A recent Kids Count report reveals that Michigan could be doing a better job when it comes to the well-being of children — noting that the state ranks 32nd in that area. But that isn’t to say there haven’t been improvements in the lives of Michigan children.
Federal spending during the COVID-19 pandemic significantly reduced child poverty and assisted their parents. However, it also drove up depression among young ones — likely because they were trapped inside, frequently separated from their friends.
“There’s the severe or direct trauma related to losing a loved one, losing a classmate related to COVID-19, and then there’s being away from school and friends for long periods of time.” — Alex Rossman, external affairs director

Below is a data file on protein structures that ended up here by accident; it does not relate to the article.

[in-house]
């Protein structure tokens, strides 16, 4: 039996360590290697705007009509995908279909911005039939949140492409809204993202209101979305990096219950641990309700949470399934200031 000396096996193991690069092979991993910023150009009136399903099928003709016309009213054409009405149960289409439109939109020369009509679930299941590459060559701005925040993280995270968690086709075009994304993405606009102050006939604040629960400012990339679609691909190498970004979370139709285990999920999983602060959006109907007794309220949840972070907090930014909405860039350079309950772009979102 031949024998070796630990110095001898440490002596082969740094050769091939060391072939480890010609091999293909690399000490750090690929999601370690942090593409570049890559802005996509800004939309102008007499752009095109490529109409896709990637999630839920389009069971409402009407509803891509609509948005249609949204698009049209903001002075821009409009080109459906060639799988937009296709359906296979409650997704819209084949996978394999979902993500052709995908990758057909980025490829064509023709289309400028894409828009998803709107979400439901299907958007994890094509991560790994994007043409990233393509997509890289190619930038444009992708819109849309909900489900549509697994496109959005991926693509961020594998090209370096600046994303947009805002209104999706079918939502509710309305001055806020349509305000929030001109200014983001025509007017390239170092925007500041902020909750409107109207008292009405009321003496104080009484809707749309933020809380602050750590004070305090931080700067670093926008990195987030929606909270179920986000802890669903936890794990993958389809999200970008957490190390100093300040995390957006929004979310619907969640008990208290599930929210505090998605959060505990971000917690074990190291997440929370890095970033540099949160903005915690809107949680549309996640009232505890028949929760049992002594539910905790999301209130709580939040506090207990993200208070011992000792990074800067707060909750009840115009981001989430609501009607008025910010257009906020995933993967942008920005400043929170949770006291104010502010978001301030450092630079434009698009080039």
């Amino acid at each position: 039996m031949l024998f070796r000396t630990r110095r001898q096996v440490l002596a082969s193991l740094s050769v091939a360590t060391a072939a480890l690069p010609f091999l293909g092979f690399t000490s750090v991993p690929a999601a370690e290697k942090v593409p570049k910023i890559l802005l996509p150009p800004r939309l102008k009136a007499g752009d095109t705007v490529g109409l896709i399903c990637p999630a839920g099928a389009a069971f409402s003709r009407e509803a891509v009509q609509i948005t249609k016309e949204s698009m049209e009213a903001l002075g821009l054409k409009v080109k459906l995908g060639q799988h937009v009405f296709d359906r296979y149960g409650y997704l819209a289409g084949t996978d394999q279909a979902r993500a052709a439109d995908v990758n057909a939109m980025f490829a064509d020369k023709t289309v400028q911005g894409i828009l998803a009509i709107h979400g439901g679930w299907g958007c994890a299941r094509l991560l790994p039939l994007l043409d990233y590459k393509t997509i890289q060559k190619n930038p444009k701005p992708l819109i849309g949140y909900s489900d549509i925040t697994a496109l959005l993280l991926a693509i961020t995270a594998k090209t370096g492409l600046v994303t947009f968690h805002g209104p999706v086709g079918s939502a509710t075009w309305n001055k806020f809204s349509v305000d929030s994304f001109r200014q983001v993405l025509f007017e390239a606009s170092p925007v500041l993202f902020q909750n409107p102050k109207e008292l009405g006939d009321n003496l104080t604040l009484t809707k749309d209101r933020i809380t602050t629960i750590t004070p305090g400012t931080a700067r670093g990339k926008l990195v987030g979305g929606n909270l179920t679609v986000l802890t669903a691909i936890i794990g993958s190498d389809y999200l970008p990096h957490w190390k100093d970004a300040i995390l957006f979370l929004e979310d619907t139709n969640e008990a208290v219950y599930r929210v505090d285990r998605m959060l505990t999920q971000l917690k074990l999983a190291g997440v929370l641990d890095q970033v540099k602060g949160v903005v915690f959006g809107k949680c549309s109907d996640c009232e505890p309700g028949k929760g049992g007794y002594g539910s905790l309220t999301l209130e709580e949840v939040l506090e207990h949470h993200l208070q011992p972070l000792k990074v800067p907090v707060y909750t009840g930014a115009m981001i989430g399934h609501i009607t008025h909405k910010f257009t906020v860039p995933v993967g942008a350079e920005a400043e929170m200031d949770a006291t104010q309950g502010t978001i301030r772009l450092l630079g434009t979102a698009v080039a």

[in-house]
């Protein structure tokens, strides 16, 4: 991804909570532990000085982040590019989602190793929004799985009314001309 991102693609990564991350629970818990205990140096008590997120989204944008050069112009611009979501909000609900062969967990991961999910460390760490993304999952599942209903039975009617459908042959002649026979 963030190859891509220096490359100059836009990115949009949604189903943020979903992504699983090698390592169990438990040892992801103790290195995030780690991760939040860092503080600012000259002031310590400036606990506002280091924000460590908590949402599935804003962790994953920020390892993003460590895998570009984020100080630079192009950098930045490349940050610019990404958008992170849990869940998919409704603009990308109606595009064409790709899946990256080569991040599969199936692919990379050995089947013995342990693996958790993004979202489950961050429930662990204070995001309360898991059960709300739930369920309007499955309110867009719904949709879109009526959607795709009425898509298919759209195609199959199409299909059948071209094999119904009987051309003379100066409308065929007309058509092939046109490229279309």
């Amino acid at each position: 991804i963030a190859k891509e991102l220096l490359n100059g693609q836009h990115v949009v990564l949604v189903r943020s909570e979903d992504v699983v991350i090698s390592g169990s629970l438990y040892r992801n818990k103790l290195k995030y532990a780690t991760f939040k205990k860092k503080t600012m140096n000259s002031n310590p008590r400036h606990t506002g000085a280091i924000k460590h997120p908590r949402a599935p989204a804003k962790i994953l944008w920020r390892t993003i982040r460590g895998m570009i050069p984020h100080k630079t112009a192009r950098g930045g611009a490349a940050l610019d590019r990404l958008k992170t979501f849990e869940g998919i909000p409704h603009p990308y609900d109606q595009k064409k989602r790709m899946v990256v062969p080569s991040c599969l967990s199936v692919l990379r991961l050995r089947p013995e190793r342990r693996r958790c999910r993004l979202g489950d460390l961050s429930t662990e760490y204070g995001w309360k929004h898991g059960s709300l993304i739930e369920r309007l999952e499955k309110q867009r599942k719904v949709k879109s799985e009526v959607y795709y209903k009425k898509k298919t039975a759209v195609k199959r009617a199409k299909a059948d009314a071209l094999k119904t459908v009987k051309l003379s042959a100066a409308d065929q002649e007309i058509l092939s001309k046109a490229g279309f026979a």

Listen: How Michigan kids are doing.
Alex Rossman is the external affairs director for the Michigan League for Public Policy. He says while there have been set backs in the state, investment in Michigan children has been growing over the last year.
“There’s the severe or direct trauma related to losing a loved one, losing a classmate related to COVID-19,” says Rossman. “And then there’s being away from school and friends for long periods of time.”